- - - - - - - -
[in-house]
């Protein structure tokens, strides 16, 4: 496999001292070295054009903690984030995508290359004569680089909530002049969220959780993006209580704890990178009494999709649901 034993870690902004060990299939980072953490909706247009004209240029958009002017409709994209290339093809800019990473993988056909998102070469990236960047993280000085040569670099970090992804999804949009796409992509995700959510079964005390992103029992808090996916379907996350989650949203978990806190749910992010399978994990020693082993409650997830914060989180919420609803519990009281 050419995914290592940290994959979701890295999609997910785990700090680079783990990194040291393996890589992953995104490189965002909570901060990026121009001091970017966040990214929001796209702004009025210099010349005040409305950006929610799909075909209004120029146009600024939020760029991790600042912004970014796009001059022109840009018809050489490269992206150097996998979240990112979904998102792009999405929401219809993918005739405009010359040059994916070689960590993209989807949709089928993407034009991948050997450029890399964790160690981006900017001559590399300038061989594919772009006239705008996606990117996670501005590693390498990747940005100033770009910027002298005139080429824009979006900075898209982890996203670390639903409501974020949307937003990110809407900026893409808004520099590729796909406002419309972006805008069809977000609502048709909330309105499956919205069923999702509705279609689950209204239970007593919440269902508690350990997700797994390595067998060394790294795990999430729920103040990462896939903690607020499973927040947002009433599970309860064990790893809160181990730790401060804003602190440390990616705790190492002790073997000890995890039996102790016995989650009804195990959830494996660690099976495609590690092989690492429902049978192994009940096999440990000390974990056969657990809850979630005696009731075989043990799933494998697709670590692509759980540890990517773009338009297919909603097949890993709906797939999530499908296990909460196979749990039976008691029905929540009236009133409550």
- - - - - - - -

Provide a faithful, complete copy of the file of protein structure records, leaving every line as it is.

[in-house]
């Protein structure tokens, strides 16, 4: 496999001292070295054009903690984030995508290359004569680089909530002049969220959780993006209580704890990178009494999709649901 034993870690902004060990299939980072953490909706247009004209240029958009002017409709994209290339093809800019990473993988056909998102070469990236960047993280000085040569670099970090992804999804949009796409992509995700959510079964005390992103029992808090996916379907996350989650949203978990806190749910992010399978994990020693082993409650997830914060989180919420609803519990009281 050419995914290592940290994959979701890295999609997910785990700090680079783990990194040291393996890589992953995104490189965002909570901060990026121009001091970017966040990214929001796209702004009025210099010349005040409305950006929610799909075909209004120029146009600024939020760029991790600042912004970014796009001059022109840009018809050489490269992206150097996998979240990112979904998102792009999405929401219809993918005739405009010359040059994916070689960590993209989807949709089928993407034009991948050997450029890399964790160690981006900017001559590399300038061989594919772009006239705008996606990117996670501005590693390498990747940005100033770009910027002298005139080429824009979006900075898209982890996203670390639903409501974020949307937003990110809407900026893409808004520099590729796909406002419309972006805008069809977000609502048709909330309105499956919205069923999702509705279609689950209204239970007593919440269902508690350990997700797994390595067998060394790294795990999430729920103040990462896939903690607020499973927040947002009433599970309860064990790893809160181990730790401060804003602190440390990616705790190492002790073997000890995890039996102790016995989650009804195990959830494996660690099976495609590690092989690492429902049978192994009940096999440990000390974990056969657990809850979630005696009731075989043990799933494998697709670590692509759980540890990517773009338009297919909603097949890993709906797939999530499908296990909460196979749990039976008691029905929540009236009133409550």